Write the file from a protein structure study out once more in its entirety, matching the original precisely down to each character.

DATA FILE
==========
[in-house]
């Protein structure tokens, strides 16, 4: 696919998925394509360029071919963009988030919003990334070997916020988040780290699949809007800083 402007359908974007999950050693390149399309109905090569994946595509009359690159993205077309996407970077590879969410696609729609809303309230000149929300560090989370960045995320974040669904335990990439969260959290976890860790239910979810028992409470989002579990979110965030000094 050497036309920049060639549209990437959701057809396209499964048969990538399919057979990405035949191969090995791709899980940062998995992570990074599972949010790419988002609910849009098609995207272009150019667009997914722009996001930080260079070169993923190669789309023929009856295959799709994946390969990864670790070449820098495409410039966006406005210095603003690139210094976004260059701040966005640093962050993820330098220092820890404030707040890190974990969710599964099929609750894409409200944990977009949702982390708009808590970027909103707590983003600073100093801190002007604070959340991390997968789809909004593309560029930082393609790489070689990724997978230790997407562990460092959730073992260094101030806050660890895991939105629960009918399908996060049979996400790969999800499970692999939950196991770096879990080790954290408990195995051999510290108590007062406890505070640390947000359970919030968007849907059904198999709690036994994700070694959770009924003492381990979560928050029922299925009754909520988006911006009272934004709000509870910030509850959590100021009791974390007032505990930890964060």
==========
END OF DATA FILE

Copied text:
[in-house]
């Protein structure tokens, strides 16, 4: 696919998925394509360029071919963009988030919003990334070997916020988040780290699949809007800083 402007359908974007999950050693390149399309109905090569994946595509009359690159993205077309996407970077590879969410696609729609809303309230000149929300560090989370960045995320974040669904335990990439969260959290976890860790239910979810028992409470989002579990979110965030000094 050497036309920049060639549209990437959701057809396209499964048969990538399919057979990405035949191969090995791709899980940062998995992570990074599972949010790419988002609910849009098609995207272009150019667009997914722009996001930080260079070169993923190669789309023929009856295959799709994946390969990864670790070449820098495409410039966006406005210095603003690139210094976004260059701040966005640093962050993820330098220092820890404030707040890190974990969710599964099929609750894409409200944990977009949702982390708009808590970027909103707590983003600073100093801190002007604070959340991390997968789809909004593309560029930082393609790489070689990724997978230790997407562990460092959730073992260094101030806050660890895991939105629960009918399908996060049979996400790969999800499970692999939950196991770096879990080790954290408990195995051999510290108590007062406890505070640390947000359970919030968007849907059904198999709690036994994700070694959770009924003492381990979560928050029922299925009754909520988006911006009272934004709000509870910030509850959590100021009791974390007032505990930890964060």